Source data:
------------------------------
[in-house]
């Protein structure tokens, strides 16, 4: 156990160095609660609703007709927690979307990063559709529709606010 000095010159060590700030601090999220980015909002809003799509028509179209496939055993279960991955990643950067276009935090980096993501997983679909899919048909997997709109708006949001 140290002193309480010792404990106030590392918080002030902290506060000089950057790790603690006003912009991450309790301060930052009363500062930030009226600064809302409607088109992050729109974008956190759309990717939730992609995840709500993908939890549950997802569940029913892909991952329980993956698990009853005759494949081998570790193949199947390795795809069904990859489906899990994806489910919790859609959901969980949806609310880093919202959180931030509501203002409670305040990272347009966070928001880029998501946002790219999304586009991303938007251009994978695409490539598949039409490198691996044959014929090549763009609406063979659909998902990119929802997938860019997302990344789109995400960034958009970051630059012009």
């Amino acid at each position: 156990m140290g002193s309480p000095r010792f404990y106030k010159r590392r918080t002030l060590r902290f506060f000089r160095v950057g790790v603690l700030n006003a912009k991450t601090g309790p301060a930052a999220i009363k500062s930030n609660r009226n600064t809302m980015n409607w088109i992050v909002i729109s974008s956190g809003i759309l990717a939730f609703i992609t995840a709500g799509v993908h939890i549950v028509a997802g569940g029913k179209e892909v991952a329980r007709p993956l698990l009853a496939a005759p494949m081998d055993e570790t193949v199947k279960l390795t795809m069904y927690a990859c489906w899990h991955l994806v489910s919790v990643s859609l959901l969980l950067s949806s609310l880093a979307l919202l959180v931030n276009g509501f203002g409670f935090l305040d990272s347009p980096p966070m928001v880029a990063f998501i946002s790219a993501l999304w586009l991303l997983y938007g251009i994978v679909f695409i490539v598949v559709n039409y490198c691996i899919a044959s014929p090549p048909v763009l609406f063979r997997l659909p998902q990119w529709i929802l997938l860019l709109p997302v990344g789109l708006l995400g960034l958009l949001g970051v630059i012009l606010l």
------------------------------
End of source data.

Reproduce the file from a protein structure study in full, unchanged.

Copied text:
[in-house]
């Protein structure tokens, strides 16, 4: 156990160095609660609703007709927690979307990063559709529709606010 000095010159060590700030601090999220980015909002809003799509028509179209496939055993279960991955990643950067276009935090980096993501997983679909899919048909997997709109708006949001 140290002193309480010792404990106030590392918080002030902290506060000089950057790790603690006003912009991450309790301060930052009363500062930030009226600064809302409607088109992050729109974008956190759309990717939730992609995840709500993908939890549950997802569940029913892909991952329980993956698990009853005759494949081998570790193949199947390795795809069904990859489906899990994806489910919790859609959901969980949806609310880093919202959180931030509501203002409670305040990272347009966070928001880029998501946002790219999304586009991303938007251009994978695409490539598949039409490198691996044959014929090549763009609406063979659909998902990119929802997938860019997302990344789109995400960034958009970051630059012009």
């Amino acid at each position: 156990m140290g002193s309480p000095r010792f404990y106030k010159r590392r918080t002030l060590r902290f506060f000089r160095v950057g790790v603690l700030n006003a912009k991450t601090g309790p301060a930052a999220i009363k500062s930030n609660r009226n600064t809302m980015n409607w088109i992050v909002i729109s974008s956190g809003i759309l990717a939730f609703i992609t995840a709500g799509v993908h939890i549950v028509a997802g569940g029913k179209e892909v991952a329980r007709p993956l698990l009853a496939a005759p494949m081998d055993e570790t193949v199947k279960l390795t795809m069904y927690a990859c489906w899990h991955l994806v489910s919790v990643s859609l959901l969980l950067s949806s609310l880093a979307l919202l959180v931030n276009g509501f203002g409670f935090l305040d990272s347009p980096p966070m928001v880029a990063f998501i946002s790219a993501l999304w586009l991303l997983y938007g251009i994978v679909f695409i490539v598949v559709n039409y490198c691996i899919a044959s014929p090549p048909v763009l609406f063979r997997l659909p998902q990119w529709i929802l997938l860019l709109p997302v990344g789109l708006l995400g960034l958009l949001g970051v630059i012009l606010l």